MOURNING QUILT FROM PULASKI COUNTY, KENTUCKY
Last week my Connecticut daughter and fourteen year old grandson came to visit. We spent most of the time inside talking and playing cards. It was just too hot to truck around the nearby towns. The close time together with my family was touching to me as I had not seen either of them for a couple of years. My son was still visiting from New Mexico and he got into some heavy chess games with my grandson.
My daughter and I, while the chess games were being played, did venture out in the heat to view some displays of quilts in the town of Berea, Kentucky. There, we came across this early, old quilt that was labeled rare in the genre of quilts. It was a Kentucky Mourning Quilt from Pulaski county, Kentucky and was owned by Carol Ann White.
SECTION OF THE MOURNING QUILT -- S ACTON
Although I have always admired the handiwork of women I was unfamiliar with the idea of mourning quilts. This particular quilt had a crazy pattern with names of deceased individuals including the date of death embroidered on some of the squares.
The fabrics were rich earthy colors, not the least bit morbid. Apparently, fabrics used in making mourning quilts are often made with clothes of the deceased. At least that is what it said on the label next to the quilt. If this were so then why do the nine squares in the quilt contain some of the same fabrics while having different names.
The dates of the deceased ranged from 1896 through to 1900, a time when crazy quilt design was used frequently.There is a theory that such a mourning quilt would be used to drape a coffin at the funeral. Perhaps the name of the deceased would be embroidered on or after such a ritual? If this were the case then the quilt would represent probable family ties through the quilt.
SECTION OF MOURNING QUILT -- NAME ARMILDA
The above quilt section just has the name Armilda with no date of death. I wondered why this was so. Perhaps it was the maker's name (although I feel this unlikely) or perhaps a stillborn child?? Wish such artifacts could talk.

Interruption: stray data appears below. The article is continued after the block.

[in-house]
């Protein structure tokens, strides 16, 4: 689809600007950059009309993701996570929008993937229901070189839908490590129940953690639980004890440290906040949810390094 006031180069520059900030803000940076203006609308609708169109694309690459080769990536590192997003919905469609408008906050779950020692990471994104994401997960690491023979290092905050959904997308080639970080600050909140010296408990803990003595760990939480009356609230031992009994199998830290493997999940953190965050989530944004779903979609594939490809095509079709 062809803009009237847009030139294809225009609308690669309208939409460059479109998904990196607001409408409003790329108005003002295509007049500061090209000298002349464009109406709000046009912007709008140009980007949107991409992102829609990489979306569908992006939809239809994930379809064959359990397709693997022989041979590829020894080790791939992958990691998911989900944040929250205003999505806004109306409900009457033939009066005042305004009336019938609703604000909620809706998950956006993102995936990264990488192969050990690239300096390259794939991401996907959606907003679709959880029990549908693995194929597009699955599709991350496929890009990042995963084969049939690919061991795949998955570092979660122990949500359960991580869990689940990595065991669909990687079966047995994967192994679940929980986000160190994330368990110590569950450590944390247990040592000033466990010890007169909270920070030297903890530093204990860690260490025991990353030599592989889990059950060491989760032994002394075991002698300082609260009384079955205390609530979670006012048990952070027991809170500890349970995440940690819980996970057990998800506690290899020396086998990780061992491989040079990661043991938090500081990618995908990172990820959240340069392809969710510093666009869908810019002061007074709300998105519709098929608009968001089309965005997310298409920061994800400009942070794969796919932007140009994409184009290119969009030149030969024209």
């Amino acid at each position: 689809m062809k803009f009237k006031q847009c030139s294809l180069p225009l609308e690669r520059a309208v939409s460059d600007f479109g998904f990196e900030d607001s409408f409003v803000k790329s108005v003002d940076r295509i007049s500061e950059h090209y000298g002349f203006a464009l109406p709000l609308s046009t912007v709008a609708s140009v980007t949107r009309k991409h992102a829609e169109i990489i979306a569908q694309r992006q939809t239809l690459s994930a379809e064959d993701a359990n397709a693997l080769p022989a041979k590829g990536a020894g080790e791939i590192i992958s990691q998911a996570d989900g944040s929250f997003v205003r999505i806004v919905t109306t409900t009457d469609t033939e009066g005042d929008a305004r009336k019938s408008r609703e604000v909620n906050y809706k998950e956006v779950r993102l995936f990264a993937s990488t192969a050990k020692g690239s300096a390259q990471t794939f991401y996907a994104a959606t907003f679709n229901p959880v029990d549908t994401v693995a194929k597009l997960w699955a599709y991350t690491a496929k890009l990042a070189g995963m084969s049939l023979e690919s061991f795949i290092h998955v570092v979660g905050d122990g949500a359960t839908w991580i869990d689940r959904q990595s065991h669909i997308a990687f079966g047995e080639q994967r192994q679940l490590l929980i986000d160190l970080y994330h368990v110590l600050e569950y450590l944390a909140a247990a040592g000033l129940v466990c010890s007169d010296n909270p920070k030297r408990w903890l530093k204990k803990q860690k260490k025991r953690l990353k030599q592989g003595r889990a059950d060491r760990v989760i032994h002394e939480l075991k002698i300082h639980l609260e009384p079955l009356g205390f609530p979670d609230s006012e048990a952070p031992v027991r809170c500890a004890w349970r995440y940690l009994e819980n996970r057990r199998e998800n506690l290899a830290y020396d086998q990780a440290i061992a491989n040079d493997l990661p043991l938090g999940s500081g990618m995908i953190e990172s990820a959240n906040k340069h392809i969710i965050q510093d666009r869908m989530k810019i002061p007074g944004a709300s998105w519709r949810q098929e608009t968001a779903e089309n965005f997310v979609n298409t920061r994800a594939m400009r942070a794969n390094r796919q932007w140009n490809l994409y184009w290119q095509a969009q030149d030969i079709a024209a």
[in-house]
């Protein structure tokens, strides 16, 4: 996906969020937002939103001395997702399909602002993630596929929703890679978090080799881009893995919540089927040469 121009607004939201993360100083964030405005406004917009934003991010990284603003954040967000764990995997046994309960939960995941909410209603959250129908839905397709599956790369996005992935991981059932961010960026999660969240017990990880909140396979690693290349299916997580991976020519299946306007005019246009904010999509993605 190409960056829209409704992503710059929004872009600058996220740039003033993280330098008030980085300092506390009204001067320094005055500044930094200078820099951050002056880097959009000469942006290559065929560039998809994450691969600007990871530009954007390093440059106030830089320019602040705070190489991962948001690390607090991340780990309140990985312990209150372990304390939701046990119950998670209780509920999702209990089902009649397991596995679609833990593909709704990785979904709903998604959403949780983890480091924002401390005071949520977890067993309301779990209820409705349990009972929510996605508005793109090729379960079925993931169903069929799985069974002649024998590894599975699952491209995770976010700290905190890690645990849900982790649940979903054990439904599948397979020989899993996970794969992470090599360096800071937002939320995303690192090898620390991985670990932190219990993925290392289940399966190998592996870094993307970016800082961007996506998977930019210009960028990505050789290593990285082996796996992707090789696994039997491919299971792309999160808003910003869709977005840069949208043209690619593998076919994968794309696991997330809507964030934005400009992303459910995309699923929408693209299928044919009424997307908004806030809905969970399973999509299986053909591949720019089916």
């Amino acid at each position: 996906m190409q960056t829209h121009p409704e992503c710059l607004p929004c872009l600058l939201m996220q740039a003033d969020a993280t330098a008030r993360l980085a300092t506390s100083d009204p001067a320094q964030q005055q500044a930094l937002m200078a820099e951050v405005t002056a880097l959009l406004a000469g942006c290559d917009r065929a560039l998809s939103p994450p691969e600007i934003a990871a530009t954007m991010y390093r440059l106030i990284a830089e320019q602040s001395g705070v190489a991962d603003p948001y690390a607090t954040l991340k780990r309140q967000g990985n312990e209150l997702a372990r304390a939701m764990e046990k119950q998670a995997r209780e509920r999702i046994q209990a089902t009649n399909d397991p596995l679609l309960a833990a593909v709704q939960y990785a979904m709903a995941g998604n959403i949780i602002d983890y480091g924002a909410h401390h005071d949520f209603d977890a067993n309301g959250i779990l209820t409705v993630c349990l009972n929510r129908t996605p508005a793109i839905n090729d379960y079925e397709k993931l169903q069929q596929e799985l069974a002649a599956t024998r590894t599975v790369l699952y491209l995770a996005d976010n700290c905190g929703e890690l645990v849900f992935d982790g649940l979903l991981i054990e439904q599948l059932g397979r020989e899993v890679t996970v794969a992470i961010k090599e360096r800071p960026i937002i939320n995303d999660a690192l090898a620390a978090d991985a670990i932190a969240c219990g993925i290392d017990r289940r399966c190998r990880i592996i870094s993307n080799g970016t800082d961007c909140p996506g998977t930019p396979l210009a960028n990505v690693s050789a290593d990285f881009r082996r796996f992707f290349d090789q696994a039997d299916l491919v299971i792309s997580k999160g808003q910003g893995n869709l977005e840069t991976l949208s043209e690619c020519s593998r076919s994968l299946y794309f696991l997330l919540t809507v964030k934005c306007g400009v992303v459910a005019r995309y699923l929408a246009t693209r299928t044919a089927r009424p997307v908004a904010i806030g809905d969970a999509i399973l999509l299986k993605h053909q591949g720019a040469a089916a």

Overall there was a total of nine large crazy quilt squares sewn together resulting in a size that would fit either a three quarter size bed or full size one. However, I feel that the quilt was not used for a bed. Rather it was probably tucked away for the funeral ritual of draping the coffin.
I thought that perhaps since there were several empty squares it allowed names to be added over time. Each square had only one name so a total of 9 people could be recorded on the quilt.
SECTION OF MOURNING QUILT -- ARTHUR
Mourning quilts might be a lone regional folkway. Why I say this is that similar type quilts were popular in the mid-1800s -- called graveyard quilts. Research found that graveyard quilts have been found in Tennessee, Ohio, Kentucky and West Virginia -- all within the upland south region (this would mean southern Ohio by this latter statement). Perhaps the graveyard quilts influenced the later mourning quilts in the region?
KENTUCKY COFFIN QUILT
Above is the Kentucky Coffin Quilt from the mid-1800s. Around the border is a fence and along the interior of the fence are 6-sided coffins basted onto the quilt. Those within the perimeter do not have dates. It is supposed that the perimeter coffins were basted to allow removal to the center graveyard if someone were to pass away. The perimeter coffins were like "coffins in waiting." This quilt might have been one that was draped over a coffin at a funeral.
I could go on with thoughts about how and why these quilts were used and made. However, I will stop here and let the reader contemplate their own theories.
View interesting close-up photos of the Kentucky Coffin Quilt.